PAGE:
July 31, 2014

Protester attack Iranian president with shoes in Cairo

By Meena Haseeb - Wed Feb 06, 9:41 am

http://www.khaama.com/wp-content/uploads/2013/02/Protester-attack-Iranian-president-with-shoes.jpgThe Iranian president Mahmoud Ahmadinejad was both kissed and scolded on Tuesday when he began the first visit to Egypt. His trip marks the first visit by an Iranian president to Egypt since Tehran’s 1979 Islamic revolution.

Ahamdinejad’s visit to Egypt was meant to underline a thaw in relations since Egyptians elected an Islamist head of state, President Mohamed Mursi, last June.

However the visit was also highlighted deep theological and geopolitical differences.

Egypt’s top cleric told visiting Iranian President Mahmoud Ahmadinejad on Tuesday not to interfere in the affairs of Bahrain or other Gulf states, and to uphold the rights of his country’s Sunni minority.

Ahmed al-Tayyeb, the grand imam of Cairo’s Al-Azhar, Sunni Islam’s highest seat of learning, also denounced what he described as the “spread of Shiaism in Sunni lands”.

An unscripted discord happened from Sunni protesters angry over Iran’s support for the regime of Syrian President Bashar Assad, as well as decades of sectarian animosity between Shiite-led Iran and the region’s Sunni majority despite the official welcome was warm.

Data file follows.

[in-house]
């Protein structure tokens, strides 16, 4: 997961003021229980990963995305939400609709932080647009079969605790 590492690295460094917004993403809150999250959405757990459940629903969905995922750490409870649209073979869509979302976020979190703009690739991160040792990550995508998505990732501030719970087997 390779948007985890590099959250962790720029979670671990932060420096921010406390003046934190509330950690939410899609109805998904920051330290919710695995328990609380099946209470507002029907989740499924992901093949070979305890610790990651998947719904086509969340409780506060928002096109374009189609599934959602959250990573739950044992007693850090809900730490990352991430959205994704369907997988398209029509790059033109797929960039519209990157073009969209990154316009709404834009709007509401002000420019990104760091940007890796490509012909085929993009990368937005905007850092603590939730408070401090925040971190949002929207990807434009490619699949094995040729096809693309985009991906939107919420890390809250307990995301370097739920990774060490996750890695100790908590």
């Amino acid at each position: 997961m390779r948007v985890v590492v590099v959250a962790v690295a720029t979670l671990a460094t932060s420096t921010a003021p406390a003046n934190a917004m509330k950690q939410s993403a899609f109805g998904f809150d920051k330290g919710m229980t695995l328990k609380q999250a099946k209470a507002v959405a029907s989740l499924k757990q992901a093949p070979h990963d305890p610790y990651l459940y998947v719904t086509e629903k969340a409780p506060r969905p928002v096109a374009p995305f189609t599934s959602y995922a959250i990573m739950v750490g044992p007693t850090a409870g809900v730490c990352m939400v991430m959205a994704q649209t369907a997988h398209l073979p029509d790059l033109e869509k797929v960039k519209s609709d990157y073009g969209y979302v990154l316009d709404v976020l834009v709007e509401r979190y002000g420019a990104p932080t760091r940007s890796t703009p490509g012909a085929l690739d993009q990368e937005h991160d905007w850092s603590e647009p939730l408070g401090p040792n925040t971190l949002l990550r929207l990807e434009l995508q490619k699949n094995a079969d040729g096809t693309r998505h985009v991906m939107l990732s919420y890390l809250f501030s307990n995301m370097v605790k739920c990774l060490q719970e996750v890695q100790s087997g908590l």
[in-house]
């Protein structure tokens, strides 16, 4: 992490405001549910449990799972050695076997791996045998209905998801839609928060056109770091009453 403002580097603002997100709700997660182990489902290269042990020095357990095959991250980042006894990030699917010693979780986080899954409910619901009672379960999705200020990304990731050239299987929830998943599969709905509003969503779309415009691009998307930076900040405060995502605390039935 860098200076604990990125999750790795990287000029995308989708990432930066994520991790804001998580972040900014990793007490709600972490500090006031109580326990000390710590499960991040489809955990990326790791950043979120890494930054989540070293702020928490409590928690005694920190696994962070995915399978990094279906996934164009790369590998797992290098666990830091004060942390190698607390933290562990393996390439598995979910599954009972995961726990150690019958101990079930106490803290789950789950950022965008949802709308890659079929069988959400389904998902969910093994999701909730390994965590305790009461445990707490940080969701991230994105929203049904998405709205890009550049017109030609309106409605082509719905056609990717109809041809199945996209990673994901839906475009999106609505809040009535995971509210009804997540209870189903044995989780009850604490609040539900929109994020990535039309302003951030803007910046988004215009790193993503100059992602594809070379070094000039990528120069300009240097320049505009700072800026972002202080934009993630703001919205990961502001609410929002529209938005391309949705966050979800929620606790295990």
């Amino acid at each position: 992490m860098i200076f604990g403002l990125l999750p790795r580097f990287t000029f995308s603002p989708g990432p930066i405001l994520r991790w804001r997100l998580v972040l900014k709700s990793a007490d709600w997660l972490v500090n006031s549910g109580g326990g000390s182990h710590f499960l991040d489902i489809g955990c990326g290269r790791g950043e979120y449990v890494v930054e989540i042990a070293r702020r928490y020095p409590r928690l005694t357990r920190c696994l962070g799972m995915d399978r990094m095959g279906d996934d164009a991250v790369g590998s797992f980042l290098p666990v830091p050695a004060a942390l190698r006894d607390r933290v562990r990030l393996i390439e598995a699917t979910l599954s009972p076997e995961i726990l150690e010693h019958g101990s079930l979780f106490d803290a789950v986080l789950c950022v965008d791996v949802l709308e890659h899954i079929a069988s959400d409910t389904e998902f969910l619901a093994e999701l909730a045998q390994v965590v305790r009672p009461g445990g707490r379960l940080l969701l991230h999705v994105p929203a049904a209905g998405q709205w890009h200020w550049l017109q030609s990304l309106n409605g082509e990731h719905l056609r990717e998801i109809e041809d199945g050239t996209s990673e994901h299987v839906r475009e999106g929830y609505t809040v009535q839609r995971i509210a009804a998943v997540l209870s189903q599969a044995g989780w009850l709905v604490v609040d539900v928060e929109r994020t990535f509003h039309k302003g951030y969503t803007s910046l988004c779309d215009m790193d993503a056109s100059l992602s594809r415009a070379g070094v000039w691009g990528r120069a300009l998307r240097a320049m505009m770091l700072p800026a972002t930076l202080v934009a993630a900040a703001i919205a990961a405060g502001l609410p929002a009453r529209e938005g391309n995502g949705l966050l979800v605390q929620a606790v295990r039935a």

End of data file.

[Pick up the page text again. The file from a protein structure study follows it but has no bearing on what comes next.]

Ahmadinejad was forced to flee an ancient mosque in downtown Cairo after a Syrian protester took off his shoes and threw them at him.

Protesters later blocked the main gates to Al-Azhar, the Sunni world’s most prestigious religious institution while raising their shoes up.

Egypt and Iran have taken opposite courses since the late 1970s. Egypt, under Mubarak’s predecessor Anwar Sadat, concluded a peace treaty with Israel in 1979 and became a close ally of the United States and Europe. Iran from 1979 turned into a center of opposition to Western influence in the Middle East.

The three-day visit, centered around an Islamic summit, were an attempt by Morsi to strike an independent foreign policy and reassert Egypt’s historic regional leadership role following the ouster of Hosni Mubarak, a close U.S. ally who shared Washington’s deep suspicions of Tehran.

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1 Comment

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  1. He was even more than deserved to be thrown at by shoes!

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